Mr. Speaker, I will be addressing this afternoon the opposition motion put forward by the Bloc Québécois, which I will outline for your benefit:
That, in the opinion of the House, the government should move an amendment to the Competition Act so that the Commissioner of Competition have the power to initiate investigations of the price of gas and the role of refining margins in the determination of the said price.
The main element is certainly the refining margins. The current situation with gas prices is really unacceptable. Canada produces a lot of oil and gasoline. Yet, we have seen gas prices increase steadily since this government took office in January 2006. We definitely have to look into the situation. The government members have no desire whatsoever to try and find ways to ensure that Canadians have access to reasonably priced gasoline. People are not asking for miracles, but they want to be able to buy gas at a reasonable price, which is definitely not the case right now.
Let us compare urban and rural areas. In urban areas, people can take public transit, be it the bus or the subway, to go to work, do groceries and so on.
In rural areas, there are no such services available, and we cannot get them, even though we should probably have access to public transit. People in rural areas have to drive their personal vehicle to the grocery store, to work, and they often have to drive long distances. Rural areas are often also remote areas, large areas requiring that one drive long distances, many kilometres, if not hundreds of kilometres, to go to work.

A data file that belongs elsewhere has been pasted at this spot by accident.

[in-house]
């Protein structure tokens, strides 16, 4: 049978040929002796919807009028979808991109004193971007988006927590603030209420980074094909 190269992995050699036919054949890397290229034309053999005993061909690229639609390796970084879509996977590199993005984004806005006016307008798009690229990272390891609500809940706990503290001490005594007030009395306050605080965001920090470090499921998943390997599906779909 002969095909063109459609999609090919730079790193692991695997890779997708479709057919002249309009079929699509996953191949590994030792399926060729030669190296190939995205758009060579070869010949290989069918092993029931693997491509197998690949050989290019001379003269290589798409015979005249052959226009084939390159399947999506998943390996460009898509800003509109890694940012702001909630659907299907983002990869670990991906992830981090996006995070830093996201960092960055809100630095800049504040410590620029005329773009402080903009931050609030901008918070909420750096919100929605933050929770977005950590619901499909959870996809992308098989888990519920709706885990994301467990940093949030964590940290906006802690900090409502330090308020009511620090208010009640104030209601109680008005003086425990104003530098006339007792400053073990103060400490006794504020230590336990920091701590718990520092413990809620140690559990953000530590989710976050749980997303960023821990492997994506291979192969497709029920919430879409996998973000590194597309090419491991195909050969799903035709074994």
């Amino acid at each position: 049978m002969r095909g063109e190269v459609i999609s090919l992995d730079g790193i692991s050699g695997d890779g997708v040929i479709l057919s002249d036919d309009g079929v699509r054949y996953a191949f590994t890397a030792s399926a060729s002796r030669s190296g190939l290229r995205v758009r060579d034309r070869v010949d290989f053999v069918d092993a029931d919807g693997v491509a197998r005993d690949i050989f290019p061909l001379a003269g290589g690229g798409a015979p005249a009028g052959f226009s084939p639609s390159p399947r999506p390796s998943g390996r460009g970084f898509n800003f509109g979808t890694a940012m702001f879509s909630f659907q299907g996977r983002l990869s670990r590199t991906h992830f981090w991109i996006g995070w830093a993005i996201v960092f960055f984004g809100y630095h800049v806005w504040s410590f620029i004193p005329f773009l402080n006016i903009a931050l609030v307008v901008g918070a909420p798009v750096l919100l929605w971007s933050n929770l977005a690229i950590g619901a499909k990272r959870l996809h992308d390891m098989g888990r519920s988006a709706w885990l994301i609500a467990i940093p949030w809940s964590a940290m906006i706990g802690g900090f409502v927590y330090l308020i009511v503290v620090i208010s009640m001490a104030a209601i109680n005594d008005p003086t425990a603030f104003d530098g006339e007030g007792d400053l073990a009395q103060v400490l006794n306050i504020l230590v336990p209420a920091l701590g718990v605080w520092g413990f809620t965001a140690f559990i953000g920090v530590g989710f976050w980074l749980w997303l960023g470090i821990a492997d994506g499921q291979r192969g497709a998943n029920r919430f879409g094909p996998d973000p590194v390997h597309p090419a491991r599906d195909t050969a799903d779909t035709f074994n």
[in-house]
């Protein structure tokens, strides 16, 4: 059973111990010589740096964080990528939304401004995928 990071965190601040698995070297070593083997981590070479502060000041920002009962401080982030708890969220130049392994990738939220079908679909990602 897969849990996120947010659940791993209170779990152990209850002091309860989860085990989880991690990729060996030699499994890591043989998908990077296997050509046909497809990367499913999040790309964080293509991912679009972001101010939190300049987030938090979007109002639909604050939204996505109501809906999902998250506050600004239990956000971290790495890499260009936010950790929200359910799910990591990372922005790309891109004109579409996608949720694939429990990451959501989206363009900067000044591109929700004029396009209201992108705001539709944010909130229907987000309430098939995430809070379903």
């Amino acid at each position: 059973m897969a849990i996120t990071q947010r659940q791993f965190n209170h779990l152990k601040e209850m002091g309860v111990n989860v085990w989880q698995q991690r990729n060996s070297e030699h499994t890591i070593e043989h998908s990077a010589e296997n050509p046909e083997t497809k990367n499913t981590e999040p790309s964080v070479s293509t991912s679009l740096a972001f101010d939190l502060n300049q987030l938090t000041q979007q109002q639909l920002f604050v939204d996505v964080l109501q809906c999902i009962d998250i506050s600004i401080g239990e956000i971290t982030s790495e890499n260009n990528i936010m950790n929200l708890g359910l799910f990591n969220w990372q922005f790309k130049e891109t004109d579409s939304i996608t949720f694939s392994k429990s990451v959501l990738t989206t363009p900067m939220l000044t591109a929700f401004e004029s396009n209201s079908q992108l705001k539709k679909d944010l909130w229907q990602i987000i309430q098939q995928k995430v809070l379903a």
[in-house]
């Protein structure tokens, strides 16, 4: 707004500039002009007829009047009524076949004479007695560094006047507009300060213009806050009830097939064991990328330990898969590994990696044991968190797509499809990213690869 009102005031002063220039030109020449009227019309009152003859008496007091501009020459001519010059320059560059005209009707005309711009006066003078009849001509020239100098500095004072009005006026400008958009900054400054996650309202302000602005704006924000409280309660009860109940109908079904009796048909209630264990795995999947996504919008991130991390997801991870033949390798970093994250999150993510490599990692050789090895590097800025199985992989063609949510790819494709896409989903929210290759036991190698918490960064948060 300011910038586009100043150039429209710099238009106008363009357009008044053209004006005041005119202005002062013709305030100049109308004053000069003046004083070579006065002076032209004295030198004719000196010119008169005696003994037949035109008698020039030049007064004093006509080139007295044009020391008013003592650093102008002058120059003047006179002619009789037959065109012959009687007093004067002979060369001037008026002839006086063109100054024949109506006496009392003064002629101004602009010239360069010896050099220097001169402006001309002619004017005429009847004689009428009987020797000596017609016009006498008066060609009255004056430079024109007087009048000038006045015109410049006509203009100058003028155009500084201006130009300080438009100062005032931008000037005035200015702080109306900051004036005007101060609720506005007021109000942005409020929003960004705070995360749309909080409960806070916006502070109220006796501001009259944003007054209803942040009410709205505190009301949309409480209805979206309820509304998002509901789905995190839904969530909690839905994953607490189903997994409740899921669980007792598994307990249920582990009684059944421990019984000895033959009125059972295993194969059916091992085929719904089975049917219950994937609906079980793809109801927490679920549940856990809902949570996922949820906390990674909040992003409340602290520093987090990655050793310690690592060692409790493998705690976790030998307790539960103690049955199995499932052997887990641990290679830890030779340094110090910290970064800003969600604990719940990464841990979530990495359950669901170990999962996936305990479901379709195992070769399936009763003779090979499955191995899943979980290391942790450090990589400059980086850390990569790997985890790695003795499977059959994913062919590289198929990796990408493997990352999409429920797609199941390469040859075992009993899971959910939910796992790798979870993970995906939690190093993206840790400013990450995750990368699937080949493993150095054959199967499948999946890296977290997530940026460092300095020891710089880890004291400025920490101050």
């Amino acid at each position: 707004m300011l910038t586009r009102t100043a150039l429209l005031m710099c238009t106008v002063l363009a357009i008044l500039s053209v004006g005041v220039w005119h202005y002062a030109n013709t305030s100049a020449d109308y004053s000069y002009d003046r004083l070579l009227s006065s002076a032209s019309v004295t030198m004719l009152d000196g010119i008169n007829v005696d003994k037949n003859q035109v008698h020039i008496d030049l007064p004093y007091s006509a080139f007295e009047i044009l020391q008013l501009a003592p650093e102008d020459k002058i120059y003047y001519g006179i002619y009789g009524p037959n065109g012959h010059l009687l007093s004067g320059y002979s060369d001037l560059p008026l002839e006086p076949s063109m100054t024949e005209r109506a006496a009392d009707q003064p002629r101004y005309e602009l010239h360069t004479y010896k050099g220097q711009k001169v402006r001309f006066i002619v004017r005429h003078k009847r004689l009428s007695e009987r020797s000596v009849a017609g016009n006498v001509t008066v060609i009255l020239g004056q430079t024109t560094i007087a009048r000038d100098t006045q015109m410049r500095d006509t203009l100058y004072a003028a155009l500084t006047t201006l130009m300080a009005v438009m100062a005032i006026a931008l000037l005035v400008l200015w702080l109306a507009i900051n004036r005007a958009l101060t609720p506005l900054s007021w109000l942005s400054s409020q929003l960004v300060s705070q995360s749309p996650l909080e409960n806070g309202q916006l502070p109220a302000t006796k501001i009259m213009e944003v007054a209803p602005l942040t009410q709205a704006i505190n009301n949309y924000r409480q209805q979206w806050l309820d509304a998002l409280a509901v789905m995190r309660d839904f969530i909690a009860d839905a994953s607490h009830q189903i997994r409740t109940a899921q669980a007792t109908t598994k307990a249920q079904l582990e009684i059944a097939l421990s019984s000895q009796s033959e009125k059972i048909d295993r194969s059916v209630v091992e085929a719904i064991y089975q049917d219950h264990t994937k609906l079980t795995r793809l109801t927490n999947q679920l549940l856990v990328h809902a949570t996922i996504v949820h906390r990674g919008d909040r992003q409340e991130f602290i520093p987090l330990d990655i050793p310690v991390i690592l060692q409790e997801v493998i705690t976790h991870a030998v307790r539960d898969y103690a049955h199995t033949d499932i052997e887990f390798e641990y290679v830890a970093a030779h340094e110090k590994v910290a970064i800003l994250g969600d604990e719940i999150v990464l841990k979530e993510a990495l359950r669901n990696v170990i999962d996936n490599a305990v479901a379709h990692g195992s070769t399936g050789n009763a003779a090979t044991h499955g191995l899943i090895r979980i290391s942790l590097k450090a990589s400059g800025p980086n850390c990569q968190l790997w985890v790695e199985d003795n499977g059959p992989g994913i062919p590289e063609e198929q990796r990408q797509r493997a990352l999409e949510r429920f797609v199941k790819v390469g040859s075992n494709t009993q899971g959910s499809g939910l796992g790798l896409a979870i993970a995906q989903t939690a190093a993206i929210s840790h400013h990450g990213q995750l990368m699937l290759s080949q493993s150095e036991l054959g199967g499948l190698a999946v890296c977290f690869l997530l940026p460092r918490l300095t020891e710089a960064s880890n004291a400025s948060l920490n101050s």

In such circumstances, rising gas prices can certainly represent a barrier for consumers, especially since they have no choice; they absolutely have to put gasoline in their cars if they want to go to work.
Wages are not going up at the same rate as the price of gasoline. Some people have jobs in seasonal industries where the work is not always distributed over 12 months or 52 weeks a year, and they have to be able to find the money they need to fill up their cars while still being able to put bread, butter and food on the table to feed their families, their children.
We are asking so little of the government. It is incredible and shameful that all the members of the Conservative government, which has been in power for far too long, are obstructing this and doing what they can to ensure that the price of gasoline does not come down in Canada. We have a government that absolutely does not want to do anything, that does not want to take any action, that wants laissez-faire and says the market will decide.
Whenever it is said that the market will decide, that means abuses are very possible. Not very long ago, the refining margin for producers was 7.2¢. That was the average between 1998 and 2003. I have been told this was already far too much, but it was the average over this five-year period. Nowadays, the refining margin is nearly 26¢ and often even more.
If the government thinks this is acceptable, we should ask into whose pockets the Conservatives want this money to go. Do they want it to go to the oil companies or do they want to make the effort to give a little of it back to taxpayers? We should make a comparison. We should look at what the reality is.
Gasoline retailers in Canada have an average margin of 3.5¢ a litre when they sell their gas. They employ people at street corners all over Canada, and their margin is 3.5¢ or less, while the big refineries have a margin that is often as much as 26¢.
Their margin is therefore 26¢ out of the current price of $1.15, or even more in some parts of the country. That is rather abusive and excessive. If the margin for refiners were the average for the 1998 to 2003 period, or about 7¢ a litre, the current price would be about 96¢.